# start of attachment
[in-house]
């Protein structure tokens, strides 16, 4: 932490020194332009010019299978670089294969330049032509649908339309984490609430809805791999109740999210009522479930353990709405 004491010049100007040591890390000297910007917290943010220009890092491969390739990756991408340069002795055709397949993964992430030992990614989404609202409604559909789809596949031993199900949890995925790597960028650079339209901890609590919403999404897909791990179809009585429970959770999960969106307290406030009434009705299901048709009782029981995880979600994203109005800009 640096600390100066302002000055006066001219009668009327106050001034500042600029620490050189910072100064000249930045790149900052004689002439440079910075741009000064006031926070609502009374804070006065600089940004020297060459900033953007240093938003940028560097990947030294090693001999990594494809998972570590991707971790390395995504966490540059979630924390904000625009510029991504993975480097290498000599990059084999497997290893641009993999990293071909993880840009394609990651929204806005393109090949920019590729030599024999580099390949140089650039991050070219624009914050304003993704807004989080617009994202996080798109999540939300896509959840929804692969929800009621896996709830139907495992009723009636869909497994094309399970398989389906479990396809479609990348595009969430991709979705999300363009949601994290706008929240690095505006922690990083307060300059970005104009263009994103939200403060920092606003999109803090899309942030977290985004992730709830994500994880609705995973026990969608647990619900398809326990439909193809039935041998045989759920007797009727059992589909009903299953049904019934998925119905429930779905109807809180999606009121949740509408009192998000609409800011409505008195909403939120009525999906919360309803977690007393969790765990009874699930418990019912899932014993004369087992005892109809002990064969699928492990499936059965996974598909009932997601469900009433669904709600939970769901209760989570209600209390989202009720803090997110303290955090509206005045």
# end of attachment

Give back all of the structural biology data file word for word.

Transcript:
[in-house]
């Protein structure tokens, strides 16, 4: 932490020194332009010019299978670089294969330049032509649908339309984490609430809805791999109740999210009522479930353990709405 004491010049100007040591890390000297910007917290943010220009890092491969390739990756991408340069002795055709397949993964992430030992990614989404609202409604559909789809596949031993199900949890995925790597960028650079339209901890609590919403999404897909791990179809009585429970959770999960969106307290406030009434009705299901048709009782029981995880979600994203109005800009 640096600390100066302002000055006066001219009668009327106050001034500042600029620490050189910072100064000249930045790149900052004689002439440079910075741009000064006031926070609502009374804070006065600089940004020297060459900033953007240093938003940028560097990947030294090693001999990594494809998972570590991707971790390395995504966490540059979630924390904000625009510029991504993975480097290498000599990059084999497997290893641009993999990293071909993880840009394609990651929204806005393109090949920019590729030599024999580099390949140089650039991050070219624009914050304003993704807004989080617009994202996080798109999540939300896509959840929804692969929800009621896996709830139907495992009723009636869909497994094309399970398989389906479990396809479609990348595009969430991709979705999300363009949601994290706008929240690095505006922690990083307060300059970005104009263009994103939200403060920092606003999109803090899309942030977290985004992730709830994500994880609705995973026990969608647990619900398809326990439909193809039935041998045989759920007797009727059992589909009903299953049904019934998925119905429930779905109807809180999606009121949740509408009192998000609409800011409505008195909403939120009525999906919360309803977690007393969790765990009874699930418990019912899932014993004369087992005892109809002990064969699928492990499936059965996974598909009932997601469900009433669904709600939970769901209760989570209600209390989202009720803090997110303290955090509206005045």